The image above must be how Vladimir Putin looks today in Moscow: a big grin as America lurches into crisis at the hands of Putin's operative (see this piece in Forbes) in the White House. He's also smiling as the United Kingdom approaches the Brexit cliff and chided Theresa May to NOT hold a second referendum to avoid economic catastrophe - something that Putin sought when Russia played a major role in stoking pro-Brexit frenzy in the UK before the ill-fated vote in 2016. Meanwhile, the knuckle draggers in Trump's base are too blinded by their hate of others and overt racism to see that they are cheering on perhaps the worse traitors in American history. On top of all of this, Virginia governor Ralph Northam - a neurosurgeon - described Trump as mentally ill. Be very afraid for where the nation is headed. A piece in the Washington Post looks at the looming crisis facing the United States due to the Trump goaded on by Fox News where to be an anchor one must (i) have a lobotomy or (ii) be a raging white supremacist (think Tucker Carlson). Here are article highlights:
Trump began Thursday under siege, listening to howls of indignation from conservatives over his border wall and thrusting the government toward a shutdown. He ended it by announcing the exit of the man U.S. allies see as the last guardrail against the president’s erratic behavior: Defense Secretary Jim Mattis, whose resignation letter was a scathing rebuke of Trump’s worldview.At perhaps the most fragile moment of his presidency — and vulnerable to convulsions on the political right — Trump single-handedly propelled the U.S. government into crisis and sent markets tumbling with his gambits this week to salvage signature campaign promises.
Hawks condemned his sudden decision to withdraw U.S. troops from Syria. Conservatives called him a “gutless president” and questioned whether he would ever build a wall. Political friends began privately questioning whether Trump needed to be reined in. . . . And officials said Thursday that Trump is preparing to send thousands of troops home from Afghanistan, as well.
Leon Panetta, who served as defense secretary, CIA director and White House chief of staff for Democratic presidents, said, “We’re in a constant state of chaos right now in this country.” He added, “While it may satisfy [Trump’s] need for attention, it’s raising hell with the country.”
Panetta said the resignation of Mattis is a singular moment and that his letter, which underscores how Mattis sees Trump’s approach as misguided, “puts the security of the nation right now at some degree of risk.”
Trump has been isolated in bunker mode in recent weeks as political and personal crises mount, according to interviews with 27 current and former White House officials, Republican lawmakers, and outside advisers to the president, some of whom spoke on the condition of anonymity to offer candid assessments.
“There’s going to be an intervention,” one former senior administration official said speculatively. “Jim Mattis just sent a shot across the bow. He’s the most credible member of the administration by five grades of magnitude. He’s the steady, safe set of hands. And this letter is brutal. He quit because of the madness.”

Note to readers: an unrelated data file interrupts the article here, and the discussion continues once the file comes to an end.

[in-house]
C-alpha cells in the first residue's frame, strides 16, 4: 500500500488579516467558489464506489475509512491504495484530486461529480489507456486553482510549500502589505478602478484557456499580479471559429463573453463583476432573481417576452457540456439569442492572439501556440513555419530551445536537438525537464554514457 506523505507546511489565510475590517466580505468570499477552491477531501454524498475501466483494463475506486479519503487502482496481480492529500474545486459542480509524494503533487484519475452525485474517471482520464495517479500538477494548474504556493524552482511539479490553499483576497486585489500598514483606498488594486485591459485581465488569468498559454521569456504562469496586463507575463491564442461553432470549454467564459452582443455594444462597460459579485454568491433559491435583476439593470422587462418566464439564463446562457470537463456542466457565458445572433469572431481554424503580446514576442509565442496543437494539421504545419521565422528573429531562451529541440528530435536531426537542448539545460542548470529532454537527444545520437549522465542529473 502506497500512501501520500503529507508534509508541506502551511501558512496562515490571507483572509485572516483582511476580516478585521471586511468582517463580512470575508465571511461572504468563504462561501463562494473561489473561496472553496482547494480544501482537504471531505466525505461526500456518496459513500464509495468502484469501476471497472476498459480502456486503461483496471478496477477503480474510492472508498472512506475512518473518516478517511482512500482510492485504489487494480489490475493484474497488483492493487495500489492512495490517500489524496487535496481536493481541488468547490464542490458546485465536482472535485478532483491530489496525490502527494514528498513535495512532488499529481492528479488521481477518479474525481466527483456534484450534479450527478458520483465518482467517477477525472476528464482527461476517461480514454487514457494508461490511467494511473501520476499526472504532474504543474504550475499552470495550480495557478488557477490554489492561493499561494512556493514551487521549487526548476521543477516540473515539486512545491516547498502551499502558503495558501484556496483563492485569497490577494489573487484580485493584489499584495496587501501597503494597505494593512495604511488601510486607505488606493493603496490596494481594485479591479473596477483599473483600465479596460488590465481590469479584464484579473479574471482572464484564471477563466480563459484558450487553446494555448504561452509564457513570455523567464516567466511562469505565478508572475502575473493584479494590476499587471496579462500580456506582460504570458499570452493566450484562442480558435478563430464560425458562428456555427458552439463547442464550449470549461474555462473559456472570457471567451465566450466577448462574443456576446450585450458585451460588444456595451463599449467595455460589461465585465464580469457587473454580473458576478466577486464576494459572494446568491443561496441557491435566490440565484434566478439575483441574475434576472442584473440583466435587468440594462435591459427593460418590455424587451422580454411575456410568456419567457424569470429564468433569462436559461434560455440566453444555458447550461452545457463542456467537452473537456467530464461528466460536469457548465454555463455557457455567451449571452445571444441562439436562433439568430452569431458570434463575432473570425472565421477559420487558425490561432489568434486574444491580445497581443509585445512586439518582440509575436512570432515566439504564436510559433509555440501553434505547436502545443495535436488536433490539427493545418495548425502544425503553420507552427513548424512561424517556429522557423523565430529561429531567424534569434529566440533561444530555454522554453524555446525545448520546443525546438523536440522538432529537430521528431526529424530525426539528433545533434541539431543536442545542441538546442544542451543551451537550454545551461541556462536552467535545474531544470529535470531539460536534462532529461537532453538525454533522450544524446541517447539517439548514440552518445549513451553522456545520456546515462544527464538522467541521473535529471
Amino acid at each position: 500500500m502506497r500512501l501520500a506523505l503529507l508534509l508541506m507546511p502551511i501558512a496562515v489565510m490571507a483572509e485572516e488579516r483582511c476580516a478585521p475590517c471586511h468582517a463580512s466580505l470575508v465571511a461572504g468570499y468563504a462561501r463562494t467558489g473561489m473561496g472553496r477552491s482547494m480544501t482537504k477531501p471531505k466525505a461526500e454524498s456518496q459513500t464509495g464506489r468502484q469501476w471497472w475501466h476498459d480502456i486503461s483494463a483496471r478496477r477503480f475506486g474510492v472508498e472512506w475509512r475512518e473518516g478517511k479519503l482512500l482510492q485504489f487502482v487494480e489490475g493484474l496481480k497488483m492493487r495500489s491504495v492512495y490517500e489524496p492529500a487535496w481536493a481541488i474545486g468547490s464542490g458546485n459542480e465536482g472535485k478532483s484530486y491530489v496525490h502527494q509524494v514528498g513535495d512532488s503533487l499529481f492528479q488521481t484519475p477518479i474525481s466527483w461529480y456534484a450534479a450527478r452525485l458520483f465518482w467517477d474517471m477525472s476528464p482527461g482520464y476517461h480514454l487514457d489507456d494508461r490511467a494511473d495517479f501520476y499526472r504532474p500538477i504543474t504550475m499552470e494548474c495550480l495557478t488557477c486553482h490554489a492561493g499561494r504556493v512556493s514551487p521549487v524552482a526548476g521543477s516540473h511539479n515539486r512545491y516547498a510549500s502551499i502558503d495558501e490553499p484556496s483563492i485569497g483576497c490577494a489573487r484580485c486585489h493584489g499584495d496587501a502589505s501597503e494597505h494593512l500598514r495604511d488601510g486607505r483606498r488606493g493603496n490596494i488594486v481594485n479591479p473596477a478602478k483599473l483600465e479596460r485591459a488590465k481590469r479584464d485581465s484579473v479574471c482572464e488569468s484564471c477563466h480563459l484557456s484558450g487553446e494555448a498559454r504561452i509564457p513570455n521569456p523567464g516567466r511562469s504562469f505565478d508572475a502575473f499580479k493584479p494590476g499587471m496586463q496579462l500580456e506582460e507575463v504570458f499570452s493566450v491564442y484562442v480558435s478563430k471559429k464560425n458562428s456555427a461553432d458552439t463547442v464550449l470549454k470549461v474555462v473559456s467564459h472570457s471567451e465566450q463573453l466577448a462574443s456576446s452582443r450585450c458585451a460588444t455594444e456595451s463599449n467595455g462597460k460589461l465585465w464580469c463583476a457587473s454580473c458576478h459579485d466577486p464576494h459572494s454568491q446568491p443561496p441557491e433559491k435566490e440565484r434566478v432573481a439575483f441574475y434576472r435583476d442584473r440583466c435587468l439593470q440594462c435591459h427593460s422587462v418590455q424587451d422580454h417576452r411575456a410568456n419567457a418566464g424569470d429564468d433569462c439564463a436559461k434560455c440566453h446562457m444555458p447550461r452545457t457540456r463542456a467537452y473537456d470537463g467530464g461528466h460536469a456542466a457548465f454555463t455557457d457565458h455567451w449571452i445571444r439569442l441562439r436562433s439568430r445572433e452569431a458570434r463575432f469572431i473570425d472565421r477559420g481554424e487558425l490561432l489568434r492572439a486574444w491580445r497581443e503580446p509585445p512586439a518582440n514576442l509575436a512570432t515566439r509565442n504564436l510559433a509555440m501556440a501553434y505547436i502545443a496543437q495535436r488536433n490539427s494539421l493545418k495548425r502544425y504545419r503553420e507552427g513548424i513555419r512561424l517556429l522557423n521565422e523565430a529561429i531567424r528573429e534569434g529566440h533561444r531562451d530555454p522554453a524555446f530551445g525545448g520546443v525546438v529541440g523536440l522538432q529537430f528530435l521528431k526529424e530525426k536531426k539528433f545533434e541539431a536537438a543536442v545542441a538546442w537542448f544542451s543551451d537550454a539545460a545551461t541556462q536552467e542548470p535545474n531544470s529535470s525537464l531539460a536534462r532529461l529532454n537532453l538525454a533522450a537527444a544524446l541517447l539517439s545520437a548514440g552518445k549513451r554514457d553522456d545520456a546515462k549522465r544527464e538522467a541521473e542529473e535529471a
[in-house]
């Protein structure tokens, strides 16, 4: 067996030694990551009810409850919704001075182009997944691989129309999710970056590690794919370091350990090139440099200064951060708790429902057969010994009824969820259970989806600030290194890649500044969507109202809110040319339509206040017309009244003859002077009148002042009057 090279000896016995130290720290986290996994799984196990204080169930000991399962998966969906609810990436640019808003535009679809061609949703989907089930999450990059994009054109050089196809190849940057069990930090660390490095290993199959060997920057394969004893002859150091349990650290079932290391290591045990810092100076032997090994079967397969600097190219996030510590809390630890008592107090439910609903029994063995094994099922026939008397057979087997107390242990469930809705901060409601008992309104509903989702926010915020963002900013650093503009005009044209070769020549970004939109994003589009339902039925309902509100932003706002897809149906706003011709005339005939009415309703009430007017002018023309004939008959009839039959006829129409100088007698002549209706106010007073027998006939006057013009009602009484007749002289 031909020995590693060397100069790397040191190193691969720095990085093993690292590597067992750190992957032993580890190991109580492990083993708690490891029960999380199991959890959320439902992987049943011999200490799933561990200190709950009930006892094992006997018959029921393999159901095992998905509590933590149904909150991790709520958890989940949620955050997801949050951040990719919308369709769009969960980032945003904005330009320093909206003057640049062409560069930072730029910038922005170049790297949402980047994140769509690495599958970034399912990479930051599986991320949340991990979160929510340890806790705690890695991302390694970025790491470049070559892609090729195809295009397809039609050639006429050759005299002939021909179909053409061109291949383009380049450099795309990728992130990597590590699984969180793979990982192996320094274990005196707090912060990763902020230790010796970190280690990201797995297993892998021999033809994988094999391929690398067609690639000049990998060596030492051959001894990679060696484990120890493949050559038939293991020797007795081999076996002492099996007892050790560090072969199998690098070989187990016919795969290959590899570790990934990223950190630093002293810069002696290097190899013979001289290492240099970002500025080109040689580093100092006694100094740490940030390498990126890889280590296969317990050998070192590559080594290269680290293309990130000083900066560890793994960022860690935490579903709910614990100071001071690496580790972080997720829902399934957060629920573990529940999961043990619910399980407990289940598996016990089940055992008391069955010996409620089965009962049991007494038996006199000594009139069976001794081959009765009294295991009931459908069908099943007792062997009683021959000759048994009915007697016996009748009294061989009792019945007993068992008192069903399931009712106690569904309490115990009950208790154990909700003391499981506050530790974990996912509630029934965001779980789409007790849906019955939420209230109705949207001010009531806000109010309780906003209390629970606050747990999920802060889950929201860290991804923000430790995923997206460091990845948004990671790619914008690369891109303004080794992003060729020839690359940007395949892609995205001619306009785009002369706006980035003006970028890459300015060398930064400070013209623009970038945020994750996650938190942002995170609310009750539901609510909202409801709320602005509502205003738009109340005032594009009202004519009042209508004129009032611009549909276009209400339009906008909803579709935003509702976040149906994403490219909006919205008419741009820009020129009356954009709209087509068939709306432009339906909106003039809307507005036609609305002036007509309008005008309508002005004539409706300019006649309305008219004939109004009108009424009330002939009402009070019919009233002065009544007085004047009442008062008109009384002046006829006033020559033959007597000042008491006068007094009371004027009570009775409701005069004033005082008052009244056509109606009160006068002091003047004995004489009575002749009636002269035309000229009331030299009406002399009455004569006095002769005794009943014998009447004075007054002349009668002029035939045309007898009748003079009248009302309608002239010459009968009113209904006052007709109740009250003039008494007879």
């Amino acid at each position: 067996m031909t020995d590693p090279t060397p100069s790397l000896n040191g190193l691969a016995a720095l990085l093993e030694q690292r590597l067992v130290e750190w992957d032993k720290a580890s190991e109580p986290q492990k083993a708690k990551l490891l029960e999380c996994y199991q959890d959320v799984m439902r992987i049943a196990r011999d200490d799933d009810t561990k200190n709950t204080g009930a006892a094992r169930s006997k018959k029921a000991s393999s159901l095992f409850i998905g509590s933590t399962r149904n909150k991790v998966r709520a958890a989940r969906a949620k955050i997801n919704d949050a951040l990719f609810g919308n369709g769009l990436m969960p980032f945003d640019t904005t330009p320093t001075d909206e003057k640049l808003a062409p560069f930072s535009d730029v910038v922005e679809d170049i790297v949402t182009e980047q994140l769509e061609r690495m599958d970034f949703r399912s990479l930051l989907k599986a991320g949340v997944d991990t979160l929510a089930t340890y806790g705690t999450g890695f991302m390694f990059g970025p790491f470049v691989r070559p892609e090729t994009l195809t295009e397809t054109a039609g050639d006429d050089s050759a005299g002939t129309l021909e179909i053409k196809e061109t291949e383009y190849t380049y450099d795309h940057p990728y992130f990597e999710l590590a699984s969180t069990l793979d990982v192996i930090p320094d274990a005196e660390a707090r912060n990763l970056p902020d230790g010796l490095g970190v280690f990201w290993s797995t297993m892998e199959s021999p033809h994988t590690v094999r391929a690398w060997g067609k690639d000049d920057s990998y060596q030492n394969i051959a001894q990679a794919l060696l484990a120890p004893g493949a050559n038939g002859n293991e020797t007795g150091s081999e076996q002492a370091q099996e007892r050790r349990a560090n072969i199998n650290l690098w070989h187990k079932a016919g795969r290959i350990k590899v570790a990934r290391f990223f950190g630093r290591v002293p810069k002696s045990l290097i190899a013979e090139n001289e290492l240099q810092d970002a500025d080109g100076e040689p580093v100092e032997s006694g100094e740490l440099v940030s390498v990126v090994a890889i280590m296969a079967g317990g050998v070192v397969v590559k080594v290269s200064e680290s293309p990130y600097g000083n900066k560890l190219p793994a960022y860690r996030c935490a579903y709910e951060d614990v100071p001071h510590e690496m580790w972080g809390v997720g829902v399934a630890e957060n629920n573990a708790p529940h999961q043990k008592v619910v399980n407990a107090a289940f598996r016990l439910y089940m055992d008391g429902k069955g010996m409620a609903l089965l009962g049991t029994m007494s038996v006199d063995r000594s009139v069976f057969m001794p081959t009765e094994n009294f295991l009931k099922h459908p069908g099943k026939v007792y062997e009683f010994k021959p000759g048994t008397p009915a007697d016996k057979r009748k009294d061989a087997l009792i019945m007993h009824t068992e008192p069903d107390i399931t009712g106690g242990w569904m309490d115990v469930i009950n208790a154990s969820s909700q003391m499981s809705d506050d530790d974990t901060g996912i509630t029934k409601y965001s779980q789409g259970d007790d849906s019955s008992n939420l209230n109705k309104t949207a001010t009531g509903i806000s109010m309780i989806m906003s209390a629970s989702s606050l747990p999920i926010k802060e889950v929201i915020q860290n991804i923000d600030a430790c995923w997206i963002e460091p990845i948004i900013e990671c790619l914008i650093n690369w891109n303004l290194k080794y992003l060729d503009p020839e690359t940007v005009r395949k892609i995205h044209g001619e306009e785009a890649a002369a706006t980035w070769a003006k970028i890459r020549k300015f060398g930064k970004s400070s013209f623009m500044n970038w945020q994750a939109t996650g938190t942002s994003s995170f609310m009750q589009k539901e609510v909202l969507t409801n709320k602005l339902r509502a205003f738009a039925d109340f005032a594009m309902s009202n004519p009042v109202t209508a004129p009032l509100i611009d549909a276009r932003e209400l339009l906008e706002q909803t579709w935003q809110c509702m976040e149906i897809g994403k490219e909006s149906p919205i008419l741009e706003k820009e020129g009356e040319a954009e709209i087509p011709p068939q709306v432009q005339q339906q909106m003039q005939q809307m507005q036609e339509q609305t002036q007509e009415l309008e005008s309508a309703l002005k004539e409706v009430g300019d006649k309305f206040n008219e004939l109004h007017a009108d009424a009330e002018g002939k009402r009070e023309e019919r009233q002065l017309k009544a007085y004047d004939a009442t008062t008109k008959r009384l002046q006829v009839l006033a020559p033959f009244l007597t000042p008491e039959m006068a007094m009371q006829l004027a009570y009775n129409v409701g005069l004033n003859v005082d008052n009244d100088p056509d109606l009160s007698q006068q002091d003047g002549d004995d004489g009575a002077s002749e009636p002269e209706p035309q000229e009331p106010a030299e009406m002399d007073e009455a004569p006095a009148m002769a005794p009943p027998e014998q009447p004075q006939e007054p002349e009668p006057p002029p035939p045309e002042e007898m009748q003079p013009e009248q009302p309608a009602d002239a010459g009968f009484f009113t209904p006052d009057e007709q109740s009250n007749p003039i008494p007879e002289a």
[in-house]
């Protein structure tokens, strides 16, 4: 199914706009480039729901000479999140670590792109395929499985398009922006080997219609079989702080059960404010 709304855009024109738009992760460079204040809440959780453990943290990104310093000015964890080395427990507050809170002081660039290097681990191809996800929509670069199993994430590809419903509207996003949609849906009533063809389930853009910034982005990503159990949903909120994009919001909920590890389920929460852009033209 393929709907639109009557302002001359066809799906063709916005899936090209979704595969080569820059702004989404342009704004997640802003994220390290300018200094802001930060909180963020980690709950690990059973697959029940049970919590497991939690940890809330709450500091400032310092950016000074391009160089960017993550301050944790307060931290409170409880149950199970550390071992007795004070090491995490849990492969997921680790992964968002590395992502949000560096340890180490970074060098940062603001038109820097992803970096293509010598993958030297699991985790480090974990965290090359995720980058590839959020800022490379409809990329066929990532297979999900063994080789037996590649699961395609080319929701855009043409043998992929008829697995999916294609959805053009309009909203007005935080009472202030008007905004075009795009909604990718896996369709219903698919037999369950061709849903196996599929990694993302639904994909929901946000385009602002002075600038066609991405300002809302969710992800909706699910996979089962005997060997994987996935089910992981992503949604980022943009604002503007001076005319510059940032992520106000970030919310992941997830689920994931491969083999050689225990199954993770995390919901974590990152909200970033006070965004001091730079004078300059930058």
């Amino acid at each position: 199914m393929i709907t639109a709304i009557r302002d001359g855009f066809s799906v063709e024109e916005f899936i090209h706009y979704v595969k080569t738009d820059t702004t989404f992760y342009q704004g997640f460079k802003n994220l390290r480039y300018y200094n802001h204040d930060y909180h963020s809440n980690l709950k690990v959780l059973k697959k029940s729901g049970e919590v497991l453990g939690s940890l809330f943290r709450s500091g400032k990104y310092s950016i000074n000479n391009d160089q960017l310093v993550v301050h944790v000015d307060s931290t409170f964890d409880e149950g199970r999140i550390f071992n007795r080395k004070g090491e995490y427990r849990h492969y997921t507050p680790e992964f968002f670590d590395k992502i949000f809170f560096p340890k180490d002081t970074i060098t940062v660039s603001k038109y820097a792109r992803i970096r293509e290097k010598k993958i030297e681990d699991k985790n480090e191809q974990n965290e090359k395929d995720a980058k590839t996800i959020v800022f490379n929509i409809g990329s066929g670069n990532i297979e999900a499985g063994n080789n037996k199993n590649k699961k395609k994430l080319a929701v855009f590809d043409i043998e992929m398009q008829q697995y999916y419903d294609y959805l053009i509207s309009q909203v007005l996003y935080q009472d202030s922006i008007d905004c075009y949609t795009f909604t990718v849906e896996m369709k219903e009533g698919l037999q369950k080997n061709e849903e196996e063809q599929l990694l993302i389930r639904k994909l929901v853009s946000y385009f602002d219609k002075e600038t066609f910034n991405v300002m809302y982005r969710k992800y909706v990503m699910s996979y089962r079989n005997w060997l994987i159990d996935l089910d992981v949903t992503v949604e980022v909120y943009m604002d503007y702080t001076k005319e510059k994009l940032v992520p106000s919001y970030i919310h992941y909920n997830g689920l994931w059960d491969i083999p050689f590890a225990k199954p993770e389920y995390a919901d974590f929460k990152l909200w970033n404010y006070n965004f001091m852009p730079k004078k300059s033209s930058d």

On Thursday, as criticism over his capitulation on the wall grew louder by the hour, Trump complained to friends and aides that he felt politically shackled. He had no plan but was spoiling for a fight. By midday, the president picked one.
“I’ve made my position very clear: Any measure that funds the government must include border security. Has to,” Trump said Thursday. He added that he had “no choice” but to act.
Trump’s advisers acknowledged that the funding may not be secured in the end but boasted that the spectacle would be remembered favorably by his base voters as proof of his mettle.
[O]n Fox News Channel and across conservative media, there was a brewing rebellion. Prominent voices urged Trump to hold firm on his wall money and warned that caving would jeopardize his reelection.
Rush Limbaugh dismissed the compromise bill on his radio program as “Trump gets nothing and the Democrats get everything.” Another firebrand, Ann Coulter, published a column titled “Gutless President in Wall-less Country.” Trump even found resistance on the couch of his favorite show, “Fox & Friends,” where reliable Trump-boosting host Brian Kilmeade chided him on the air Thursday.
“One of the things he’s most vulnerable to is mockery and mockery by his own supporters,” said Mark Krikorian, a leading anti-immigration activist. Members of the conservative House Freedom Caucus joined in the rebellion.
The administration drama comes at an especially perilous juncture for Trump, following his thumping at the polls in November’s midterm elections. Democrats are preparing to take control of the House in January and to use their subpoena power to investigate Trump’s finances and conduct in office, as well as alleged corruption in the administration.
Meanwhile, Republicans, in their last gasp of unified government, are divided. . . . . Inside the Oval Office on Thursday, Trump was in what one Republican close to the White House described as “a tailspin,” acting “totally irrationally” and “flipping out” over criticisms in the media.
Even as aides argued to him that protesting over wall funding could deprive government workers of paychecks over Christmas, Trump warned in private conversations with Republican lawmakers that they all would get “crushed” if they did not get the wall built.